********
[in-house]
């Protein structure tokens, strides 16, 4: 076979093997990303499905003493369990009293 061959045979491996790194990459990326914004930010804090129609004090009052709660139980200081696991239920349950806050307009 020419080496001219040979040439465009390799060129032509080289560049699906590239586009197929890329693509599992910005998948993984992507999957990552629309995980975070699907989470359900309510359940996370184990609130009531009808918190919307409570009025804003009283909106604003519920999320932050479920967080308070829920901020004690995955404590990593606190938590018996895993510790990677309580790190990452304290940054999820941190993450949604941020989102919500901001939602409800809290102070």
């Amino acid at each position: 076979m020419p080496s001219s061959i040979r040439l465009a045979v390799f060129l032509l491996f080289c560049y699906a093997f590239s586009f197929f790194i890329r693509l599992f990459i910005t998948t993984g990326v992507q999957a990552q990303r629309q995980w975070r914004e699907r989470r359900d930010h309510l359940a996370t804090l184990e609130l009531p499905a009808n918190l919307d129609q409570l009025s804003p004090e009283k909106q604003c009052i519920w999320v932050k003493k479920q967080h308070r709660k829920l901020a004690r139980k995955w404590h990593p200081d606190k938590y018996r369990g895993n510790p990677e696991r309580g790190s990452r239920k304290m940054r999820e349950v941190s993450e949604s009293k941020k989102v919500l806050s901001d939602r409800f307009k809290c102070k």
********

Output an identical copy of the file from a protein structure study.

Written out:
[in-house]
């Protein structure tokens, strides 16, 4: 076979093997990303499905003493369990009293 061959045979491996790194990459990326914004930010804090129609004090009052709660139980200081696991239920349950806050307009 020419080496001219040979040439465009390799060129032509080289560049699906590239586009197929890329693509599992910005998948993984992507999957990552629309995980975070699907989470359900309510359940996370184990609130009531009808918190919307409570009025804003009283909106604003519920999320932050479920967080308070829920901020004690995955404590990593606190938590018996895993510790990677309580790190990452304290940054999820941190993450949604941020989102919500901001939602409800809290102070």
């Amino acid at each position: 076979m020419p080496s001219s061959i040979r040439l465009a045979v390799f060129l032509l491996f080289c560049y699906a093997f590239s586009f197929f790194i890329r693509l599992f990459i910005t998948t993984g990326v992507q999957a990552q990303r629309q995980w975070r914004e699907r989470r359900d930010h309510l359940a996370t804090l184990e609130l009531p499905a009808n918190l919307d129609q409570l009025s804003p004090e009283k909106q604003c009052i519920w999320v932050k003493k479920q967080h308070r709660k829920l901020a004690r139980k995955w404590h990593p200081d606190k938590y018996r369990g895993n510790p990677e696991r309580g790190s990452r239920k304290m940054r999820e349950v941190s993450e949604s009293k941020k989102v919500l806050s901001d939602r409800f307009k809290c102070k």